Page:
The leader of the Economic Freedom Fighters, Julius Malema, has said that his party will seek legal advice on how to deal with the pending parliamentary sanctions for him and his party. Speaking during his party’s demonstration following their Thursday walkout of parliament, Malema told reporters that the EFF was in the process of consulting legal advisors on how to proceed with their revolution in parliament without getting into further trouble with the powers that be in the House of Assembly.
On Thursday, in the Cape Town parliament during a debate following President Zuma’s State of the Nation Address, the former ANCYL leader said that the ANC had murdered miners in Marikana. This was in apparent reference to the thirty four miners that were shot dead by the police during a wild cat strike in the Mpumalanga mining town of Marikana. Malema flatly refused to withdraw the statement when required to do so by acting speaker, Thandiwe Modise and was consequently asked to leave the House. The whole EFF entourage decided to walk out as well.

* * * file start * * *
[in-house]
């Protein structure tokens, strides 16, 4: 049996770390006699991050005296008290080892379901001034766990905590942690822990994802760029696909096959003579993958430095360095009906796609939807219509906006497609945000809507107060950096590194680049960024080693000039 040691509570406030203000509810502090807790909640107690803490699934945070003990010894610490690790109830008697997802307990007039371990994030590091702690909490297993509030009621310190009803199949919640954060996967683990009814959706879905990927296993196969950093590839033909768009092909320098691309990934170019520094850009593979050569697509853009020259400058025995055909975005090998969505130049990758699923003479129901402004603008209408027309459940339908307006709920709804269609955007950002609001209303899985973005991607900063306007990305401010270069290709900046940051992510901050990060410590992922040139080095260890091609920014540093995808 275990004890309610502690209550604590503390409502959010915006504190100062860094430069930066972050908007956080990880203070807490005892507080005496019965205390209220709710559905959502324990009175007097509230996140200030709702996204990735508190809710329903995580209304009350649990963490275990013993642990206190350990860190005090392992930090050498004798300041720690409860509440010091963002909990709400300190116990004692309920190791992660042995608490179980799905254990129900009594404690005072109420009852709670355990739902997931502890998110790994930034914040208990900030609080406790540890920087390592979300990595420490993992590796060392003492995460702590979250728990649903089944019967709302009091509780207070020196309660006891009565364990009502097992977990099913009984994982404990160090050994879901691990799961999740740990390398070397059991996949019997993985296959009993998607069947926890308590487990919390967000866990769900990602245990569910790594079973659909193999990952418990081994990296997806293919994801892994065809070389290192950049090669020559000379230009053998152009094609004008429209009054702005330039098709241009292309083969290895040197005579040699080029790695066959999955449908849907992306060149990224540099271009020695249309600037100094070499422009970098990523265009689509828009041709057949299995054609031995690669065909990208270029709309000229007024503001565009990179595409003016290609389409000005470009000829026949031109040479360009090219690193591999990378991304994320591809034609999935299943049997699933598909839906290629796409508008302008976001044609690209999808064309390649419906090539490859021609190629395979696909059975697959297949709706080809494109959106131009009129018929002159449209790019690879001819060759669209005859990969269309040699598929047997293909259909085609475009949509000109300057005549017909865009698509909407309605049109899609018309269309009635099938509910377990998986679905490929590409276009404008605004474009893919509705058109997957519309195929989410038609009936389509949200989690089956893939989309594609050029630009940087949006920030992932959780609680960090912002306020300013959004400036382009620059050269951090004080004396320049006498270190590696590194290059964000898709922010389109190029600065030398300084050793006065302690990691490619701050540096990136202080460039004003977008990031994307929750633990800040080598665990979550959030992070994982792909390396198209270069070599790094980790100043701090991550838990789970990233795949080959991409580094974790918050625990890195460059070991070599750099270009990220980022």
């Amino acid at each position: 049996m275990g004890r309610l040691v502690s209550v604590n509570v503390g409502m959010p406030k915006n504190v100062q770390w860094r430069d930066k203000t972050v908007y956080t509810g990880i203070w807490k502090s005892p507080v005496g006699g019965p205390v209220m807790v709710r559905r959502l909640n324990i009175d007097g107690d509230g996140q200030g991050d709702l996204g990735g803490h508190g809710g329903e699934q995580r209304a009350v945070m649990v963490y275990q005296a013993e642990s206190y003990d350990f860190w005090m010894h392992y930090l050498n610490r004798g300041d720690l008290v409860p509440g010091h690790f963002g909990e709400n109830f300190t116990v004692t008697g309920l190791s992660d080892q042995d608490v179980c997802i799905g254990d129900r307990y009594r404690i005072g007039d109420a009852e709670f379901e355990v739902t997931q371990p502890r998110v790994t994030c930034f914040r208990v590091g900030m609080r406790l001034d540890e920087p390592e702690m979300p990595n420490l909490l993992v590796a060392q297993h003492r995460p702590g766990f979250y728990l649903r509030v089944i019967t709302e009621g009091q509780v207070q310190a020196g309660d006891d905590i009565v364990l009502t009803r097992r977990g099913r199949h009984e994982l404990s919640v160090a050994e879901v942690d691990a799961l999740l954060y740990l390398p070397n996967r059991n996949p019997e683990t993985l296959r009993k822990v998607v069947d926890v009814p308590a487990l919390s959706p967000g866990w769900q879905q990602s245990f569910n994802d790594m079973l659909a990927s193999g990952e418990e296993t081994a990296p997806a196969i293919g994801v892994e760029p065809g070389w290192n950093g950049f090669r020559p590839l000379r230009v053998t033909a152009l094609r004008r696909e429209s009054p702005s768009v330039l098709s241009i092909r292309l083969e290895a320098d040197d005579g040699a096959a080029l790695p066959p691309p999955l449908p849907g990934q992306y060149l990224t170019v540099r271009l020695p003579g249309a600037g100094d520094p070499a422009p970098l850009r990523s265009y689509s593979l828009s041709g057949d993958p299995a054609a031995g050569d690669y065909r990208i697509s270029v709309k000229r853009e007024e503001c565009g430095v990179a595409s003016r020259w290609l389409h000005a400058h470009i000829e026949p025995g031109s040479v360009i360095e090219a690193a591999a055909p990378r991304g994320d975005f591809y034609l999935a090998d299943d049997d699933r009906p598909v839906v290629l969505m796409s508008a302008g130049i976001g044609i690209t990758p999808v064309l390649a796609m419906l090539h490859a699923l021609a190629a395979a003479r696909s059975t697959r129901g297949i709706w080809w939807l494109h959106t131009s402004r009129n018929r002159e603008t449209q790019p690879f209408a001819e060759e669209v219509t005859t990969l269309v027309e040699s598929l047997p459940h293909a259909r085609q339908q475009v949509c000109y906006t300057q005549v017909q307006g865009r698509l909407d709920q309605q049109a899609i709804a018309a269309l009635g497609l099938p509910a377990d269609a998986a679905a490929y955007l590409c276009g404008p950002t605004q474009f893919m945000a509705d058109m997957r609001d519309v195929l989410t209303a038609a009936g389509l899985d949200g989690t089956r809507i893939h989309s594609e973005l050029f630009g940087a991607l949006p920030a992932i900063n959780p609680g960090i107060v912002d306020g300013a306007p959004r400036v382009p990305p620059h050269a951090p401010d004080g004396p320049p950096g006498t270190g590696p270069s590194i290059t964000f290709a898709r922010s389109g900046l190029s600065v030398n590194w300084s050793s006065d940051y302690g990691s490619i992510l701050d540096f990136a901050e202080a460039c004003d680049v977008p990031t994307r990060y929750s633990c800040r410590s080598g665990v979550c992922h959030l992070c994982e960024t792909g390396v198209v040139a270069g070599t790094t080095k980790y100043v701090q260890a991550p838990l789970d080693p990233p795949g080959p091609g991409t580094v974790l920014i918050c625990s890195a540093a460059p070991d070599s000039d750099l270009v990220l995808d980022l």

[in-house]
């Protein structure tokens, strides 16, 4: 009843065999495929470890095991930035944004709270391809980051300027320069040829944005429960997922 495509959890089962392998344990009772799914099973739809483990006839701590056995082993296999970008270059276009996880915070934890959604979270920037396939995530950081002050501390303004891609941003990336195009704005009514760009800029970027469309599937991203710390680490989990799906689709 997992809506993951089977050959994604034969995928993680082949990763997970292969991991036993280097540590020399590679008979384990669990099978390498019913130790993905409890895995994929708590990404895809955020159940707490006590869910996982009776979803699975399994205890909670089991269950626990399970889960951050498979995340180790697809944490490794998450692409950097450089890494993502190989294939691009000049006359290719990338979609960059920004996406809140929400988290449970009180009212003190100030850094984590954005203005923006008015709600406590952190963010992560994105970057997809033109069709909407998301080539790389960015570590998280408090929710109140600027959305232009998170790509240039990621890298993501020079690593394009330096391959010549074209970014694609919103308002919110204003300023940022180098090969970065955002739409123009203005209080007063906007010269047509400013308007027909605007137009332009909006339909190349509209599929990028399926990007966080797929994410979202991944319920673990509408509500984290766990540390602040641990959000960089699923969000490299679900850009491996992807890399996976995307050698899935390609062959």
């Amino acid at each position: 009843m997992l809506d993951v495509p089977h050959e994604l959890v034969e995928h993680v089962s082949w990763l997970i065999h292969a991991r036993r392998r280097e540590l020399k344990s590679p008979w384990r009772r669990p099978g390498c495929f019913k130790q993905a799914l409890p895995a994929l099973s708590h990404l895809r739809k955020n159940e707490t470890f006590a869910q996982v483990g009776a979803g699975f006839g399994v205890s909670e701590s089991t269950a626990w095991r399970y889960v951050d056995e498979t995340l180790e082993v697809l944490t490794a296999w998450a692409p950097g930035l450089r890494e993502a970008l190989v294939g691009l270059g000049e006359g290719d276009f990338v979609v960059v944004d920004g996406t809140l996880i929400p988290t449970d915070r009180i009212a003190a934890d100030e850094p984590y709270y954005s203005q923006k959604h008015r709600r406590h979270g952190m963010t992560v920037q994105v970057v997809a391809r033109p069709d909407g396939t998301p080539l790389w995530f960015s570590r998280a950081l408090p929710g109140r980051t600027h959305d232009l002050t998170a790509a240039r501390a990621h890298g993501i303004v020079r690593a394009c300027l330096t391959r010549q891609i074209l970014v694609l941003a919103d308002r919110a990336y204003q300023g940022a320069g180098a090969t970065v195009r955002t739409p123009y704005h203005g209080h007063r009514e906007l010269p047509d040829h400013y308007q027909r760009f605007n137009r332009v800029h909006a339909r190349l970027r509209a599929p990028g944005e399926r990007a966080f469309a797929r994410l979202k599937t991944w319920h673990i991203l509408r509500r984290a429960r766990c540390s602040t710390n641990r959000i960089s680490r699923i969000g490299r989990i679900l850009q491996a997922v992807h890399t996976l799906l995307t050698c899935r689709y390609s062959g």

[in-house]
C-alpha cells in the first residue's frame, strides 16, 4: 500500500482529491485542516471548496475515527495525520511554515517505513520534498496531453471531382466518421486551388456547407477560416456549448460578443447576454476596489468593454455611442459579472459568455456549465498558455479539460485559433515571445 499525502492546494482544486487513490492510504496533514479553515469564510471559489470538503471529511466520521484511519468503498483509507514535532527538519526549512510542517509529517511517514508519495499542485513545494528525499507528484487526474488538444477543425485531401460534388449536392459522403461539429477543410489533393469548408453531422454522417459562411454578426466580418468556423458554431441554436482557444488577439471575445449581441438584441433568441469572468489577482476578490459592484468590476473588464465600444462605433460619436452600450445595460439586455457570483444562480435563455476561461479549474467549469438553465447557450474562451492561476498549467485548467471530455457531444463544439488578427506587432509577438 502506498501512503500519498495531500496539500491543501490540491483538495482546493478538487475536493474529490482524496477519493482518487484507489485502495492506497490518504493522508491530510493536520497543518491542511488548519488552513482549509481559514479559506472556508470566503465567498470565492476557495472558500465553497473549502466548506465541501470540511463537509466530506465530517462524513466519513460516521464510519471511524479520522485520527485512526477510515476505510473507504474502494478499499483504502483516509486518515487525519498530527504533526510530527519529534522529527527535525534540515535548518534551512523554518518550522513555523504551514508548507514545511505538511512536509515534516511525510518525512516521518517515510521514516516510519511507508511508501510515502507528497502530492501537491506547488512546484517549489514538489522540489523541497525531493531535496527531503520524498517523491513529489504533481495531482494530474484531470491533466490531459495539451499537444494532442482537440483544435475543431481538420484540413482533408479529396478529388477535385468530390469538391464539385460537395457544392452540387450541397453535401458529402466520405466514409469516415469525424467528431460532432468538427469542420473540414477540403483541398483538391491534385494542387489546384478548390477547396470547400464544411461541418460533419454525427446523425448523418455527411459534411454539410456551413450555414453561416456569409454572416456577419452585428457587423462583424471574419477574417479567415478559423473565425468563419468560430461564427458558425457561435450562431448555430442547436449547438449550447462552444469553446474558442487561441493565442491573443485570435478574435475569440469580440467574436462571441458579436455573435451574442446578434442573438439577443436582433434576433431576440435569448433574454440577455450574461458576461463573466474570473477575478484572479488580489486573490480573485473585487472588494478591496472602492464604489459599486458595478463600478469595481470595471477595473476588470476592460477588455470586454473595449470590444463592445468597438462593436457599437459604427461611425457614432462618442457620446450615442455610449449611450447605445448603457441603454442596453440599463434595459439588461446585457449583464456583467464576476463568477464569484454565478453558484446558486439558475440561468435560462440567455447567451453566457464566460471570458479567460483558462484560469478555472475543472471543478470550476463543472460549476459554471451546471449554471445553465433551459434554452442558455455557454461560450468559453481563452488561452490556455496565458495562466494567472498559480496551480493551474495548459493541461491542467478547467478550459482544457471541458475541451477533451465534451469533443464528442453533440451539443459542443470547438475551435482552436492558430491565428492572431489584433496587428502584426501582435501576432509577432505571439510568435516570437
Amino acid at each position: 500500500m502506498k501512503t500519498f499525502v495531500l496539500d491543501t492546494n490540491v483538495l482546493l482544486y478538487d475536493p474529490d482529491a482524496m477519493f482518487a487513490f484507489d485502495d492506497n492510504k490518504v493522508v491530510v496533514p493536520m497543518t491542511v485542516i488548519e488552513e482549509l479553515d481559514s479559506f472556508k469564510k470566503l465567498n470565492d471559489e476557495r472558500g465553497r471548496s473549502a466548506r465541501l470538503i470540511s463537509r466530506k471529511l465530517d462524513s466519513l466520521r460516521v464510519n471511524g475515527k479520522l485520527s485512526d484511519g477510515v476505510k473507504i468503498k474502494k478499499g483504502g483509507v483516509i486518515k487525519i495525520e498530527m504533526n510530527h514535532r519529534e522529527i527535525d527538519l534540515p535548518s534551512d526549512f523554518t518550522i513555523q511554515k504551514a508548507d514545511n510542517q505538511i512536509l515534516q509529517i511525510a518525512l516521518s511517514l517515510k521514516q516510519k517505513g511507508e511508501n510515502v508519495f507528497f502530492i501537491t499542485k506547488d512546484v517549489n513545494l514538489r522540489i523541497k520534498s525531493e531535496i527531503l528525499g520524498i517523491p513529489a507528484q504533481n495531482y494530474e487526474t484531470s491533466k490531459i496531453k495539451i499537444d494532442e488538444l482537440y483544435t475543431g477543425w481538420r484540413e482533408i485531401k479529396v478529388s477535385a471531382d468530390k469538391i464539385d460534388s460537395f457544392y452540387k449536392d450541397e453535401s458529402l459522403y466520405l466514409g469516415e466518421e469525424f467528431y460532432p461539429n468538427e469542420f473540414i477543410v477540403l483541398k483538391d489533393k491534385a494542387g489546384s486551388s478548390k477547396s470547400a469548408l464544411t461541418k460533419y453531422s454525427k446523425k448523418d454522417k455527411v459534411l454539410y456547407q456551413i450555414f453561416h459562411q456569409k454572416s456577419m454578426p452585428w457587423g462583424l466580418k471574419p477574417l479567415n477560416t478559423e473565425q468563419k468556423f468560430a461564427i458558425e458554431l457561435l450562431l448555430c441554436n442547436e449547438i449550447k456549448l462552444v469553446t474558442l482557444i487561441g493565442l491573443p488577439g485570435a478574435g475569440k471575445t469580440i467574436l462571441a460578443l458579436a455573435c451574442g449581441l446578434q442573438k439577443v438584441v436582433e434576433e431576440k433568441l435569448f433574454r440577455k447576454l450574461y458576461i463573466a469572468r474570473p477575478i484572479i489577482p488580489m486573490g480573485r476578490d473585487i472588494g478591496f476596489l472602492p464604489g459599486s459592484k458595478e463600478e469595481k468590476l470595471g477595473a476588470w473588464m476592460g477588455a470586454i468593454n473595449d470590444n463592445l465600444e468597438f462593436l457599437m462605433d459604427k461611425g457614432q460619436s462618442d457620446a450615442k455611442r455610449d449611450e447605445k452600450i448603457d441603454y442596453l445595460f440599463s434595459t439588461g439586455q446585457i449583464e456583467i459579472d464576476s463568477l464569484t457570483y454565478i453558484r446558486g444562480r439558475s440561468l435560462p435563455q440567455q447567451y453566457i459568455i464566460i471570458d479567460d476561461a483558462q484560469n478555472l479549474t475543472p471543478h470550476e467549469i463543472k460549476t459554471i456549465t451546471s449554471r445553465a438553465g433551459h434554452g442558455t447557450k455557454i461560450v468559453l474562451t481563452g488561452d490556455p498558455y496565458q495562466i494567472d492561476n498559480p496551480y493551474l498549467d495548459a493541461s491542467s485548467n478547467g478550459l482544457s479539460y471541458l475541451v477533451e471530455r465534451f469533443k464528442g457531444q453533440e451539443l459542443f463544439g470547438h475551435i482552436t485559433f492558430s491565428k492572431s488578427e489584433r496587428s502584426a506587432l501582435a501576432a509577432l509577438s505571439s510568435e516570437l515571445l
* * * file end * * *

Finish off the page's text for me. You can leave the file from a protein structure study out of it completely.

On Friday, they decided to stage a demonstration outside parliament. In his denouncement of the way his party had been treated by the National Council of Provinces Chairperson, Modise, Malema said his party was not in parliament to allow rules that had been put in place by imperialists to stop a revolution from happening. He argued that there was nothing wrong with the statement he had made about the ANC murdering the miners, adding that when the crime statistics declined, the ANC government announced that it had reduced crime in the country. Responding to the threat that he faced disciplinary steps, he said his party would seek legal advice. Adding his voice to that of his Commander in Chief, MP Bernard Joseph said the demonstration was a natural process in support of their leader.
However, it appears that the EFF may have chewed more than they can swallow. Apparently, Ms Modise is zeroing in on one of the EFF MPs who behaved in a disruptive and unacceptable manner. She added that she would consult the Hansards to ascertain if what the honourable MP had done constituted action that required disciplinary action.